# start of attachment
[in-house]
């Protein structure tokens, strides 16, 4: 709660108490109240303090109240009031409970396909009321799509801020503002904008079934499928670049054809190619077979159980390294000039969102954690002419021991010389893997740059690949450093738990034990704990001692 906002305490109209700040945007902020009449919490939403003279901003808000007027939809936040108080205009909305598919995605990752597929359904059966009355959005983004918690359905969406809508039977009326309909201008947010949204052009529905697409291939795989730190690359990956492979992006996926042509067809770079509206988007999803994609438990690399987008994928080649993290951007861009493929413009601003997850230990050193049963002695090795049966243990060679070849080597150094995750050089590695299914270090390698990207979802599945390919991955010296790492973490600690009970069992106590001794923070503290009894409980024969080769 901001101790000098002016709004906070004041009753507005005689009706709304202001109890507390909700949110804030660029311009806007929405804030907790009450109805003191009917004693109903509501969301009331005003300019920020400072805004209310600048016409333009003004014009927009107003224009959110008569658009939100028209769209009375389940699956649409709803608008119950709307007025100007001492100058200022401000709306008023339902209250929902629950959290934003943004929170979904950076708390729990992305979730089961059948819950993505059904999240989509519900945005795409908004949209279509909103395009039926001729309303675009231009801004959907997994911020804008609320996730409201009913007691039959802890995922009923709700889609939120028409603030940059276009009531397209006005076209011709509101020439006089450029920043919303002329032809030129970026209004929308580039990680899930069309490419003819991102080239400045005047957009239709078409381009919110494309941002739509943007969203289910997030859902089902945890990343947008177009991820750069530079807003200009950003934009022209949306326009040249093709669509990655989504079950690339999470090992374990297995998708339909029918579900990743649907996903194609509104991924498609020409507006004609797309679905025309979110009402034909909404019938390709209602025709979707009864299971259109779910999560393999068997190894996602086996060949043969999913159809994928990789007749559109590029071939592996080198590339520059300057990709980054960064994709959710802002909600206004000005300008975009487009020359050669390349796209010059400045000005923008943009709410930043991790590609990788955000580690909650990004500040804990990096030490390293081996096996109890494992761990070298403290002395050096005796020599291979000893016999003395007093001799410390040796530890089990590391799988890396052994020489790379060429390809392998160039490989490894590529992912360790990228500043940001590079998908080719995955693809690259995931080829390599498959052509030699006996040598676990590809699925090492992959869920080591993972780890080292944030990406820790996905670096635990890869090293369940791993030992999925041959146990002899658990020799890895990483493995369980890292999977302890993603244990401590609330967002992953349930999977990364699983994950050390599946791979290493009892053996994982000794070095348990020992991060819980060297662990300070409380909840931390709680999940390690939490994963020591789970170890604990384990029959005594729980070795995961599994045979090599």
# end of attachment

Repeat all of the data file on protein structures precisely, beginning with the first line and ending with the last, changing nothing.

[in-house]
């Protein structure tokens, strides 16, 4: 709660108490109240303090109240009031409970396909009321799509801020503002904008079934499928670049054809190619077979159980390294000039969102954690002419021991010389893997740059690949450093738990034990704990001692 906002305490109209700040945007902020009449919490939403003279901003808000007027939809936040108080205009909305598919995605990752597929359904059966009355959005983004918690359905969406809508039977009326309909201008947010949204052009529905697409291939795989730190690359990956492979992006996926042509067809770079509206988007999803994609438990690399987008994928080649993290951007861009493929413009601003997850230990050193049963002695090795049966243990060679070849080597150094995750050089590695299914270090390698990207979802599945390919991955010296790492973490600690009970069992106590001794923070503290009894409980024969080769 901001101790000098002016709004906070004041009753507005005689009706709304202001109890507390909700949110804030660029311009806007929405804030907790009450109805003191009917004693109903509501969301009331005003300019920020400072805004209310600048016409333009003004014009927009107003224009959110008569658009939100028209769209009375389940699956649409709803608008119950709307007025100007001492100058200022401000709306008023339902209250929902629950959290934003943004929170979904950076708390729990992305979730089961059948819950993505059904999240989509519900945005795409908004949209279509909103395009039926001729309303675009231009801004959907997994911020804008609320996730409201009913007691039959802890995922009923709700889609939120028409603030940059276009009531397209006005076209011709509101020439006089450029920043919303002329032809030129970026209004929308580039990680899930069309490419003819991102080239400045005047957009239709078409381009919110494309941002739509943007969203289910997030859902089902945890990343947008177009991820750069530079807003200009950003934009022209949306326009040249093709669509990655989504079950690339999470090992374990297995998708339909029918579900990743649907996903194609509104991924498609020409507006004609797309679905025309979110009402034909909404019938390709209602025709979707009864299971259109779910999560393999068997190894996602086996060949043969999913159809994928990789007749559109590029071939592996080198590339520059300057990709980054960064994709959710802002909600206004000005300008975009487009020359050669390349796209010059400045000005923008943009709410930043991790590609990788955000580690909650990004500040804990990096030490390293081996096996109890494992761990070298403290002395050096005796020599291979000893016999003395007093001799410390040796530890089990590391799988890396052994020489790379060429390809392998160039490989490894590529992912360790990228500043940001590079998908080719995955693809690259995931080829390599498959052509030699006996040598676990590809699925090492992959869920080591993972780890080292944030990406820790996905670096635990890869090293369940791993030992999925041959146990002899658990020799890895990483493995369980890292999977302890993603244990401590609330967002992953349930999977990364699983994950050390599946791979290493009892053996994982000794070095348990020992991060819980060297662990300070409380909840931390709680999940390690939490994963020591789970170890604990384990029959005594729980070795995961599994045979090599």